– Play brings you joy
– Play produces powerful memories
– Play deepens friendships
– Play reduces agitation and anxiety
It is common for us as adults to lose our sense of playfulness amid the seriousness of being a grown-up. But we as adults certainly need to play! We need to lose time in activities that we love and that fill our cup, we need to feel uninhibited and we need to engage in activities that bring us joy.
“When adults don’t play much, the consequences are rigidity, depression, lack of adaptability, the loss of irony, and such. When we’re playing, we cultivate all those talents that help us explore a demanding world, and we roll with the punches life throws at us”
Dr Stuart Brown (Journal of Play 2009)
Most recently researchers have found that adults who regard leisure as wasteful and an unproductive use time, report poorer mental health outcomes, lower levels of happiness and greater depression, anxiety and stress.
Building leisure and playtime into your schedule as an adult is essential for our well-being and I believe it begins with cultivating a sense of playfulness in our work and in our lives.
Play and an a sense of playfulness is an essential part of living well.
What play looks like for me
For me, play is centrally embedded in my love of situational and stand-up comedy. For years I have found meaning in applying many of the classic moments from my favourite shows into the interactions I have throughout the day.
From the classic situational comedies such as Friends and Seinfeld to the Big Bang Theory, The Office, That 70’s Show and Curb your Enthusiasm— I am always watching a series, laughing hard and applying the funny bits to my life. Ali G, Dave Chappelle, Jerry Seinfeld and Russell Peters have all been my comedy companions since high school.
This sense of playfulness extends into our home life where we as a family choose to see the lighter side of life and intentionally play together often. All our holidays now are based around activities that the five of us experience the joy and wonder of play.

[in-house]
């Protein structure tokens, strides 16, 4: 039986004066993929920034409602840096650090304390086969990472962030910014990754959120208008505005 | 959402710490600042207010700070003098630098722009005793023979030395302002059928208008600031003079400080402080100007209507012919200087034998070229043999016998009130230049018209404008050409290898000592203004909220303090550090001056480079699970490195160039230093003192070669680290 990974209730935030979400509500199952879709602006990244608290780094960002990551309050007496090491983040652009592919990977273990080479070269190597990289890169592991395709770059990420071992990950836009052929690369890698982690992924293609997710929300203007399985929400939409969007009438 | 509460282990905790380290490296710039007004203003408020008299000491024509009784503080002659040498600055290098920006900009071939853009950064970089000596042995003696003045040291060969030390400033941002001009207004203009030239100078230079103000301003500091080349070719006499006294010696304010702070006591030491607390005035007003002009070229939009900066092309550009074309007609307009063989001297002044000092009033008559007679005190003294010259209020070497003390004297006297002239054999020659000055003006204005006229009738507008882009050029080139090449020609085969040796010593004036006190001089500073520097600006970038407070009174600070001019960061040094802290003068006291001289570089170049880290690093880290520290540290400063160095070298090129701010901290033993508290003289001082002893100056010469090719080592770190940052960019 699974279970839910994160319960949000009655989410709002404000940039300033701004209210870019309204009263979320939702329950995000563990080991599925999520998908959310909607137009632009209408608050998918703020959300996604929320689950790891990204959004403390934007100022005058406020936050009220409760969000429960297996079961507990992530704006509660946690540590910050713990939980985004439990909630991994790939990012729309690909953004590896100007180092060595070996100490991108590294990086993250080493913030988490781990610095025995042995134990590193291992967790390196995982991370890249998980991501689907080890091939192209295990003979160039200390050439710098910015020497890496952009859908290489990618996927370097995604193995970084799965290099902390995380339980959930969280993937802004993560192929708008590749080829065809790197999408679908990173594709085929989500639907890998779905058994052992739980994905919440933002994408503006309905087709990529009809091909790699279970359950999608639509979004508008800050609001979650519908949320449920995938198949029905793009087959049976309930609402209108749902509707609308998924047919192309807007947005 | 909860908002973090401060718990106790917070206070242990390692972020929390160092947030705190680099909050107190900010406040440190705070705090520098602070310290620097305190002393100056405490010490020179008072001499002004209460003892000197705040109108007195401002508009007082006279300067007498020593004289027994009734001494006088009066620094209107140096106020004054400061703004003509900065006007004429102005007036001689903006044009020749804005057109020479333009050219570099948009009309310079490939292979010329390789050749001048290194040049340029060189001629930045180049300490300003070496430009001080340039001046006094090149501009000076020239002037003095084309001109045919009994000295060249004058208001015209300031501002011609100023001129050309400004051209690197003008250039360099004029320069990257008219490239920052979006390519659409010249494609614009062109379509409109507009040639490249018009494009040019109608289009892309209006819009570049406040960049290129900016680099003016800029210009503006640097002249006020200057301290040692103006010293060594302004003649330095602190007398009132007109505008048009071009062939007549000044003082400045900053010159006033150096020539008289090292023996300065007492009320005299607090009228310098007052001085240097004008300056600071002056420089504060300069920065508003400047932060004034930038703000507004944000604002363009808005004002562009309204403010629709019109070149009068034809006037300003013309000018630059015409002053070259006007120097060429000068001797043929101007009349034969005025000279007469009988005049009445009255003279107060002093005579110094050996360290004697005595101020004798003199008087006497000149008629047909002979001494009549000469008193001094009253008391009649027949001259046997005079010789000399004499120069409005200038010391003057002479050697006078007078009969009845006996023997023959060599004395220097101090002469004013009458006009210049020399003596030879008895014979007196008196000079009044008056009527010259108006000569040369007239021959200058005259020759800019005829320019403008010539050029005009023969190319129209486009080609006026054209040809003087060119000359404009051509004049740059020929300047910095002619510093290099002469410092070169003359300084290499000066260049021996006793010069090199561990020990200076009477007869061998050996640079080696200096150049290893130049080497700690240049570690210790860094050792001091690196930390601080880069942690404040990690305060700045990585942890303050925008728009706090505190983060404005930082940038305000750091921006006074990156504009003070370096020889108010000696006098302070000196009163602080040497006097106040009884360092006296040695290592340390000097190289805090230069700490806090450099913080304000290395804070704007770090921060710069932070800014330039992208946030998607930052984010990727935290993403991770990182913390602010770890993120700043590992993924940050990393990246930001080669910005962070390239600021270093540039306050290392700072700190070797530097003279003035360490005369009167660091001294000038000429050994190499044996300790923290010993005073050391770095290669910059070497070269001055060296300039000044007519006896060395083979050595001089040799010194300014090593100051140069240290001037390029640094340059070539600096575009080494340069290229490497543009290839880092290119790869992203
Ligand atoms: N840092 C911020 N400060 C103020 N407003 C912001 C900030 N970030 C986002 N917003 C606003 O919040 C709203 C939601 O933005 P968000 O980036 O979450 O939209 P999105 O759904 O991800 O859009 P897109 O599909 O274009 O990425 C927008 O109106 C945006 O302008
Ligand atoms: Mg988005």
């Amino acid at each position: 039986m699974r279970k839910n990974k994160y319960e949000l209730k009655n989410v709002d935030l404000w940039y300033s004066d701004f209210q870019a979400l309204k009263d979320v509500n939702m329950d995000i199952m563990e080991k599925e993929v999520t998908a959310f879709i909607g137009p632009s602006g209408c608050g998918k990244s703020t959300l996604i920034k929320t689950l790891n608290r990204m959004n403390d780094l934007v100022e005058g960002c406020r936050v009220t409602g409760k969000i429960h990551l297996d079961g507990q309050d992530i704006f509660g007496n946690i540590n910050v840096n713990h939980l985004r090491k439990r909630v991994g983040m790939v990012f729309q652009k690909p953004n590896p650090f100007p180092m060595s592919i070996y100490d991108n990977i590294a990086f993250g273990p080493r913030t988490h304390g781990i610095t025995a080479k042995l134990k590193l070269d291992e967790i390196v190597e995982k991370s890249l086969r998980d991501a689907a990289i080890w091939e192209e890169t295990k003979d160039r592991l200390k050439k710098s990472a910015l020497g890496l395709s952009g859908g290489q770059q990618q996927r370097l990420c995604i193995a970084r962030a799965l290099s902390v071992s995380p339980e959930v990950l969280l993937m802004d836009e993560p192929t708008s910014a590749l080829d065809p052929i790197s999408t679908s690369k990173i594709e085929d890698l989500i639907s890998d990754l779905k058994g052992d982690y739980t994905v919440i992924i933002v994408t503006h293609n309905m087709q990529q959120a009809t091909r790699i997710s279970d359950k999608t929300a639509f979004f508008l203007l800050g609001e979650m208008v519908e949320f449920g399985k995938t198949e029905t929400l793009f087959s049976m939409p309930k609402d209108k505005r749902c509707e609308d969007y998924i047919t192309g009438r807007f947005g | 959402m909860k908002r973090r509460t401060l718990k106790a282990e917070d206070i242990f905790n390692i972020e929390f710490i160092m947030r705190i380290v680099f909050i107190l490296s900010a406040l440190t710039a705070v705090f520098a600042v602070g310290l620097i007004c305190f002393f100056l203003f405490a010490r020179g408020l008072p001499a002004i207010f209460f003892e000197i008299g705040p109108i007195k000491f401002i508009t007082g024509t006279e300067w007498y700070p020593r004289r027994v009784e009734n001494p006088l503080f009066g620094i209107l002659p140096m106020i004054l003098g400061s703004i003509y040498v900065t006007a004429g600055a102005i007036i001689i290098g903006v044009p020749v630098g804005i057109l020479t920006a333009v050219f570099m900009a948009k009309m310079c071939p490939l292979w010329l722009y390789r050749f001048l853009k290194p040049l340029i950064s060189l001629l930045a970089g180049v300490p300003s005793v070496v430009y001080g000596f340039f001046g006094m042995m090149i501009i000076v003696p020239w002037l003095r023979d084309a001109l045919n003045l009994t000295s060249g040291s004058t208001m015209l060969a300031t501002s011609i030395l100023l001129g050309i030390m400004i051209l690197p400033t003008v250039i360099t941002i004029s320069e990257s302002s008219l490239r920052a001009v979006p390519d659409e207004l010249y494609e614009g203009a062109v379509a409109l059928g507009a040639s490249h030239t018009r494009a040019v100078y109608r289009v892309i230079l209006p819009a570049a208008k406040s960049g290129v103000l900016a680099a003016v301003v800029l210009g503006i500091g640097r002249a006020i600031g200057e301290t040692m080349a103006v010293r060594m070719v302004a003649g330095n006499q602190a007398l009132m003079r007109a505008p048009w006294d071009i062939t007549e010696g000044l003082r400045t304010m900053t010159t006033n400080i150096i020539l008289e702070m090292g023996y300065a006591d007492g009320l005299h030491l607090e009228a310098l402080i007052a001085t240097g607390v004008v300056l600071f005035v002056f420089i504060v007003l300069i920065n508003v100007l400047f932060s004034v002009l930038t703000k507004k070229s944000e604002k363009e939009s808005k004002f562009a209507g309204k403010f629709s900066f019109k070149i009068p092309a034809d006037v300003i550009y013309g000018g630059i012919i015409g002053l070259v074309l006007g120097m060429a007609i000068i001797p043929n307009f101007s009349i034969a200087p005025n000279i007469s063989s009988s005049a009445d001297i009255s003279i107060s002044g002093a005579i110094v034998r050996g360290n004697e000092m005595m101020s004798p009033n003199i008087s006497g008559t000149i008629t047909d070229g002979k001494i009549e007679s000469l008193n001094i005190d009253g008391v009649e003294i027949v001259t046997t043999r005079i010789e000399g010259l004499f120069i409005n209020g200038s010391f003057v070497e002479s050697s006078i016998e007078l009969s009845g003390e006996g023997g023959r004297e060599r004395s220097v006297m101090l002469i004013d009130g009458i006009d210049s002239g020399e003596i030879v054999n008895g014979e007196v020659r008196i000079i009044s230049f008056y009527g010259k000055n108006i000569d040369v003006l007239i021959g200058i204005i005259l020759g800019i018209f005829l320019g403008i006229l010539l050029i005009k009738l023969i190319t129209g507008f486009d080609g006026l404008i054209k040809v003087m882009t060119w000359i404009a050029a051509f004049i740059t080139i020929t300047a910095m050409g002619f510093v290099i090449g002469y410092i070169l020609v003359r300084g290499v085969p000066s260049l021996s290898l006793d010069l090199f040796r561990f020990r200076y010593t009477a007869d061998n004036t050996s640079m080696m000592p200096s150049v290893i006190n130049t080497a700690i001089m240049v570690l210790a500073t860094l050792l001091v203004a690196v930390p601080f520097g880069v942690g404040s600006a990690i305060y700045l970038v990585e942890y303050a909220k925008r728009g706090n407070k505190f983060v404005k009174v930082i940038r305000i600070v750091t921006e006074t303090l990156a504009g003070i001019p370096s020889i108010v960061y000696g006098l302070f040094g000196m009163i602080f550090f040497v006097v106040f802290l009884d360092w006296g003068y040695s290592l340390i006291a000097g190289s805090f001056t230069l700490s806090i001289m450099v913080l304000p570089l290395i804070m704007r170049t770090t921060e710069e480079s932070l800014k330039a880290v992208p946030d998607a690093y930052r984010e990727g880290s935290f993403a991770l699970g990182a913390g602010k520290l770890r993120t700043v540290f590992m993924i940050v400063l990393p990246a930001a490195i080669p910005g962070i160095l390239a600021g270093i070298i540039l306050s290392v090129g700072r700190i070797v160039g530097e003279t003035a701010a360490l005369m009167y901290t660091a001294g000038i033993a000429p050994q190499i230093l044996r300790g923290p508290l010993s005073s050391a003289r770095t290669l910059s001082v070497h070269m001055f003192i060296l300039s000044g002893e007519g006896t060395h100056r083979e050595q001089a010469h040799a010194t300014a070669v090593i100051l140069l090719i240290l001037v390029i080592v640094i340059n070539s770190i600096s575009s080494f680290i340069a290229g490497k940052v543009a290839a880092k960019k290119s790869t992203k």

One thing to note here is that everyone experiences play uniquely, that is to say, play looks different to each person. What I consider play will not always be the way that Kylie or my boys experience it too. But the one thing we all agree on is that play for us as a family must involve a body of water, waves and sunshine!
My hope is that this sense of playfulness in our home will be one of the underlying themes that my boys remember about growing up with their slightly odd, certainly funny and playful dad and mum.
So the question now is, do you engage in play? Or cultivate a sense of playfulness at work and in life?
Or has life become rigid, rule-filled and devoid of joy and laughter?
What allows you to lose time, feel uninhibited and want to go on forever?
Do you have a sense of playfulness about yourself and in how you work?
Can I encourage you to explore these questions and to become intentional about the way that you care and tend to yourself?
Play is essential not simply in life but also for our work too. Playfulness opens our creativity, engages our senses, relaxes and relieves and is the cornerstone for high-performing teams.
Become intentional about cultivating a sense of playfulness in how you work and live!
Live intentionally and play well.
Enjoy your health!
Dr. Jonathan Ramachenderan